Western authors say its rise has been pure gold for suspense novels, filling a gaping hole left by the end of the Cold War. China has its own pack of spy novelists too.
"The mysterious side of China certainly lends itself to thriller writing," says novelist Adam Brookes.
The second installment of his critically acclaimed Night Heron
trilogy, a spy yarn set between China and the UK, will debut this month.
"Consider: China has emerged as a global power, yet we do not know how Xi Jinping engineered his rise to the leadership. We barely understand the country's core mechanisms!" he says.
"So we spy, to find out. And suddenly you have all sorts of dramatic possibilities."
In August, Mai Jia, nicknamed China's John le Carré, sees the UK publication of "In the Dark" -- his follow up to his codebreaking and counterespionage novel "Decoded."
These are just the latest developments in a wider publishing tale: a growing interest in Asia, and in particular China, as a setting for tales of intrigue.
Enemies old and new
After the Cold War, writers spent years mourning the loss of old enemies and looking for new ones. They flirted with corporations and took on the Middle East. Yet they struggled to find something that really stuck.
"It was easy for le Carré and people like that -- they had Russia. They were the obvious enemy," says Paul French, author of murder mystery "Midnight in Peking."
Enter China, a former Cold War foe, which remains Communist by name and secretive by nature and it's no surprise that a growing number of acclaimed spy writers are traveling east in search of inspiration.
Charles McCarry, one of the U.S.' most respected writers of spy fiction chose China for his 2013 hit: "The Shanghai Factor."
It follows a young U.S. agent and his relationship with a mysterious woman named Mei, who is supposedly working for Chinese intelligence.
The novel works both as light entertainment and as a more serious metaphor of the increasingly complicated relationship between China and the U.S.
For some, China's characteristic imperviousness is a major obstacle. Can foreign writers get the level of access needed for a great spy novel?
"They won't even let foreigners into the Beijing naval museum without a Chinese ID card!" says French.
For others, its impenetrable nature is a playground.
U.S. journalist Alex Berenson, who set his second spy novel "The Ghost War" on a conflict between the US and China, admitted he left China without a deep understanding of Chinese Communist Party protocol.
"Those doors stayed closed to me, as they do to nearly all Westerners," he wrote in the New York Times.
"But the opacity that maddens the reporters is manna for novelists, and the novelist in me had a fine time imagining what might be happening behind closed doors in Beijing."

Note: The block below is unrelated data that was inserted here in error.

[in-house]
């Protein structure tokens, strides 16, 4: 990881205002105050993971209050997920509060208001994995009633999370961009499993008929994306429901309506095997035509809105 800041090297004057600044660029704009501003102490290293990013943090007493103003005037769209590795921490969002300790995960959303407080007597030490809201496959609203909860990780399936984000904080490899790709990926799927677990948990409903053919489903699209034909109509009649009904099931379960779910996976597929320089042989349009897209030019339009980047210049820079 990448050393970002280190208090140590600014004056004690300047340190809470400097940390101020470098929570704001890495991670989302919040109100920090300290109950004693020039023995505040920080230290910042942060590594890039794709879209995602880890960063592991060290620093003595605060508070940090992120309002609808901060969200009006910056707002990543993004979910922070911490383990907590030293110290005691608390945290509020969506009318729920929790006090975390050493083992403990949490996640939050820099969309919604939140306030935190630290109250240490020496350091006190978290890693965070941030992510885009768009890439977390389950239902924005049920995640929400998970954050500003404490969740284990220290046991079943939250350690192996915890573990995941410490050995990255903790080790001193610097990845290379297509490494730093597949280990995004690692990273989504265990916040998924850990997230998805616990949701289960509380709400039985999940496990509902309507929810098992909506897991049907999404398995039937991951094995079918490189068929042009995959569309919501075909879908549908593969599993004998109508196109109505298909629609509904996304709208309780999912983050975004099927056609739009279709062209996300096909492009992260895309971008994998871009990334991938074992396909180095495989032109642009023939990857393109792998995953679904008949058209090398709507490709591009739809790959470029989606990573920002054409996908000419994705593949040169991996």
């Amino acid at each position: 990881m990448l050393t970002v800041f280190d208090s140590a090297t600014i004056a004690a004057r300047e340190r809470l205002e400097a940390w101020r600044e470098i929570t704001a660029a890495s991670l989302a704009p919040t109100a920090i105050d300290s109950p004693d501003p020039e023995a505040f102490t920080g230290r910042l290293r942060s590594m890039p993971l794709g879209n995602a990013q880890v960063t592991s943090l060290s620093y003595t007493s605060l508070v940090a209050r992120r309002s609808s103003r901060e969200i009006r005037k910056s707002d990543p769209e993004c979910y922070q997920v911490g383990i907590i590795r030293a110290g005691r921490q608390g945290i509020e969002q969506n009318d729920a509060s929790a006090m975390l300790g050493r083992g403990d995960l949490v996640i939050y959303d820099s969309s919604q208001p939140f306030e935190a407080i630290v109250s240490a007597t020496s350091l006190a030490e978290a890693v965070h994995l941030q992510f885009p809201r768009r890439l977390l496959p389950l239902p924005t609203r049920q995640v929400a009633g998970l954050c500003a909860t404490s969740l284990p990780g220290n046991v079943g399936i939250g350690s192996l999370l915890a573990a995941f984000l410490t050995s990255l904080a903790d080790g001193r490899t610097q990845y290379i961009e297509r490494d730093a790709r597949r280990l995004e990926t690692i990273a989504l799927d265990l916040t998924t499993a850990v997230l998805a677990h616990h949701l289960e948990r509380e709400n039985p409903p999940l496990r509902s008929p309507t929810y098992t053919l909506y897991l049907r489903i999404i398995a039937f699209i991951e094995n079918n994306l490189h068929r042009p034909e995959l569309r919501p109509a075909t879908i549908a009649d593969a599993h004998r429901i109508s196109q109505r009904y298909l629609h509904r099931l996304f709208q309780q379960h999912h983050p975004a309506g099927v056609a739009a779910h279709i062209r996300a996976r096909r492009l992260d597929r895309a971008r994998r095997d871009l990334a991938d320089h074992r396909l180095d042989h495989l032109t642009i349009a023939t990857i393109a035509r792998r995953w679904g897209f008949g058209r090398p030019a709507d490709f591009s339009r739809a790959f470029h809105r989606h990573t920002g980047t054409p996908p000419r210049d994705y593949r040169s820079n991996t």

Contemporary Chinese writers are catching on too.
For Charlotte Middlehurst, books editor at Time Out China, this represents a significant departure from the past.
While thrillers, in particular detective stories, have long been popular in China (Agatha Christie and Sherlock Holmes are big hits), Chinese writers have penned few themselves.
"Up until recently the number of foreigners writing spy thrillers set in China has far outweighed that of local writers," Middlehurst says.
Not anymore. China now has its own pack-- Xiaolong Qui and He Jiahong for example.
"They, along with other writers, most notably Mai Jia, have taken the thriller genre and added Chinese characteristics turning it into something altogether more unique."
Middlehurst attributes the trend partly to the rise of social media, which has facilitated online fanzines and reader communities.
She also believes President Xi's recent crackdown on corruption "has resonated deeply with readers and authors" as previously off bound topics have become more openly talked about.
Not all are convinced that China will become literary villain number one though.
Spy fiction in the UK and U.S. at least is still dominated by tried-and-tested tropes.
Readers like established archetypes. And foreign language books generally struggle to reach these audiences, not least books from or set in China. The culture remains confusing, the history unexplored and the language totally baffling.
"When the landscape is so unfamiliar, many readers are wary of plunging into it," says Brookes.
"I have tried with "Night Heron" to walk the commercial fiction reader into China and keep them oriented, but it's a hard trick to pull off."
"And I think many thriller writers will see renewed strategic rivalries with Russia, the threat of global jihadism and terrorism as more accessible sources of locale and plot," he says.
Despite this Brookes is optimistic.
"China is the great strategic story of our time, and everybody should be making some effort to get to grips with it," he says.
If China doesn't yet have a license to thrill, it's only a matter of time.